As seen in the Nov. 8 issue
Mabel Kabani, editor-in-chief
Recent national incidents of school-related shootings in the past year prompted discussion regarding increasing school security.
Though some teachers, students and members of BHUSD are eager to re-evaluate and add to the current security measures, others are not prepared to sacrifice their freedom for security.
“I don’t really know if I would be willing to give up the open campus of the school for extra security,” senior Alex Massachi said. “We live in a relatively safe and high-profile area so I’m not sure if more security is really needed.”
English teacher Steven Rubenstein agrees with Massachi in that he is hesitant to give up the “open culture” of the school just so that people can feel more safe.
“Of course there are always improvements the school can make in terms of security, but I don’t think overreacting [to recent shootings] and changing the culture of the school is the way to go,” Rubenstein said. “We fear things that we can’t always control; locking a few more doors won’t stop a shooter, but people worry about these dangers over those that we have some control over, such as pollution from toxic gas emissions.”
A sophomore, who wishes to remain anonymous, however, believes that security should take priority over the “aesthetic concepts of the school and the preferences of the staff and student body” because “they always want what is most convenient for them.”
“At school I need to feel safe in order to learn, and that won’t be possible for me if I don’t have faith in the school’s security guards or other security systems that are supposed to prevent trespassers,” she said. “I saw a random stranger sitting on the second floor patio a couple weeks ago covered in black trash bags and I got truly scared. Why didn’t security come to escort him away sooner? Better yet, how is someone like this allowed on campus? What if he was dangerous?”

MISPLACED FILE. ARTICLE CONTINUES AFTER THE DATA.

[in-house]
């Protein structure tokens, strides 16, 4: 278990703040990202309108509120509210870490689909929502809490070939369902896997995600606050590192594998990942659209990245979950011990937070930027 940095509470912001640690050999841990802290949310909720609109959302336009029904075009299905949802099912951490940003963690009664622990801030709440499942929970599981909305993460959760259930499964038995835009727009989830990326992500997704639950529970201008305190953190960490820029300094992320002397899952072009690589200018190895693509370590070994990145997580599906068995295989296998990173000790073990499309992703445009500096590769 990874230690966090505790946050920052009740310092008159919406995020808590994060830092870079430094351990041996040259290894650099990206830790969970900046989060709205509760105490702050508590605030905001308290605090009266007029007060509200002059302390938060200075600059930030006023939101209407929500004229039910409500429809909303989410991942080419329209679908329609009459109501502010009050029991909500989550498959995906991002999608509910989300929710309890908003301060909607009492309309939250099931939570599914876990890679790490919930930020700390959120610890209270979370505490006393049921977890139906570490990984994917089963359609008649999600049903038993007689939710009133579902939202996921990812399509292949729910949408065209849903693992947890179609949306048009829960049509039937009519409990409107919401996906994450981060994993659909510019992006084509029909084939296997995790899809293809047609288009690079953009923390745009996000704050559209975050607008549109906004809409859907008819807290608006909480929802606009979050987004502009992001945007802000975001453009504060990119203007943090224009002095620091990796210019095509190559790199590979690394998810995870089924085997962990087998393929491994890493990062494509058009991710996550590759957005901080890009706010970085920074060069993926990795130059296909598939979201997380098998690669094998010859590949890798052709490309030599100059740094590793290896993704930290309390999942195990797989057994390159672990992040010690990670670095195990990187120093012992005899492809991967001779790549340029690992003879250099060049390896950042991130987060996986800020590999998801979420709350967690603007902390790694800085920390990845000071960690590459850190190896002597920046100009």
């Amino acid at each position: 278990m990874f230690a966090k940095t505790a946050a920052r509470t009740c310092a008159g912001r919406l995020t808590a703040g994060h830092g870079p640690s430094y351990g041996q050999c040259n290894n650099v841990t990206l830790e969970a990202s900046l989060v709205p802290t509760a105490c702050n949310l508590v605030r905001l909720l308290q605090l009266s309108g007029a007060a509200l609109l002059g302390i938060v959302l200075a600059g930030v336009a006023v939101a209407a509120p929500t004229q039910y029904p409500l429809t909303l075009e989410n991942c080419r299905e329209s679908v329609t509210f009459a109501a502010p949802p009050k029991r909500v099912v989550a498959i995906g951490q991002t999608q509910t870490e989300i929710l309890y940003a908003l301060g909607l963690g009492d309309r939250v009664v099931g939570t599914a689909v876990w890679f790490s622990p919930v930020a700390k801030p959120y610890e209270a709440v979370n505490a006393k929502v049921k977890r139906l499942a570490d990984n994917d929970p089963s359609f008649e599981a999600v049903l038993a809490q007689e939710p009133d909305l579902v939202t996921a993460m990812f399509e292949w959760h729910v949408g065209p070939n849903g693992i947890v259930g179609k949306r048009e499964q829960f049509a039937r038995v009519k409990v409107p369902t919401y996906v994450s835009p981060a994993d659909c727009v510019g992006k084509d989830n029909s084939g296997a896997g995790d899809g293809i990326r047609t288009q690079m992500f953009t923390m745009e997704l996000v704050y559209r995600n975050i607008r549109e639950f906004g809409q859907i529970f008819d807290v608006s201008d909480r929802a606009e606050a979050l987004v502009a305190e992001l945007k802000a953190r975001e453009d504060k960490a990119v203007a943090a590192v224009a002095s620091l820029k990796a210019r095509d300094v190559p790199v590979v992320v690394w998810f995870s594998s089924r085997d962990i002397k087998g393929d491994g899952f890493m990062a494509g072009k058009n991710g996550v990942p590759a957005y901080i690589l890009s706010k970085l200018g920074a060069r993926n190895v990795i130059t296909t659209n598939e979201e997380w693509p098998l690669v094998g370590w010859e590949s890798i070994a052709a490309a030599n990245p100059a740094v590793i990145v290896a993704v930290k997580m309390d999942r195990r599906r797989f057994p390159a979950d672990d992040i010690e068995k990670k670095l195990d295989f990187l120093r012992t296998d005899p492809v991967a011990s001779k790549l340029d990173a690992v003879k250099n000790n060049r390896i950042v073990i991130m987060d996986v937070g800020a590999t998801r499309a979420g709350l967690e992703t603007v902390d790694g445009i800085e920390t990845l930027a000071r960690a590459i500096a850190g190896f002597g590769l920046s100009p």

On Friday, Oct. 11, a student intruder wearing a mask, black clothing and trash bags stepped onto campus without being stopped by the security guards, according to an email sent out to faculty members the next day by House C Assistant Principal Toni Staser. The student was accompanied with an adult female who sent out to faculty members the next day by House C Assistant Principal Toni Staser. The student was accompanied with an adult female who was videotaping the reactions of students.
“[The intruder] came into our class while we were discussing ‘Inferno’ and I honestly thought it was the end,” senior Paloma Bloch recalled of the events that took place in her fourth period class. “I was shocked by how easy it was for this stranger to simply stroll into our classroom.”
After a concerned teacher alerted security of the intrusion, the student was asked to remove his mask by security guards. However, he refused, according to Staser’s email, and was then promptly arrested by the BHPD (Beverly Hills Police Department), along with his female companion. The student, a member of the Independent Studies program at Beverly, was suspended for five days and is now no longer allowed on the school campus without permission from either his Independent Studies teacher or the administration.
“I was afraid of something like this happening,” the anonymous sophomore said. “Beverly alumni can easily saunter onto campus to visit old teachers, so of course its easy for others to enter campus as well. Security needs to concentrate on keeping strangers off campus rather than focusing on keeping students in during lunch hours.”
Art teacher Michael Federman believes that the incident with the student intruder “speaks volumes about our school” and that “this isn’t the day and age to pull these kinds of pranks.”
He believe the answer to the issues our school faces regarding security is to hire more security guards in order to create the perception that there is a “presence of a watchful eye over this school.”
“With such a huge open campus that has so many levels of elevation, it can be hard to navigate,” Federman said. “We need more security, but of course with budget related issues, that isn’t always possible.”
Though Federman believes there is a very prominent problem in the school’s security system, Staser believes that this school has “enough security.”
“We have six security guards at BHHS who cover our 23 acre campus. They know the campus and our students and are proactive in alerting us to any situation they feel need attention regarding safety or security,” Staser said.
Opinions related to security at the school differ widely; however, members of BHUSD have formed plans to increase security. The idea of building a kiosk on the front lawn, from which a security guard would stand watch and monitor the school, was presented last year and is still being considered, though, according to Staser, no formal plans have been set in place.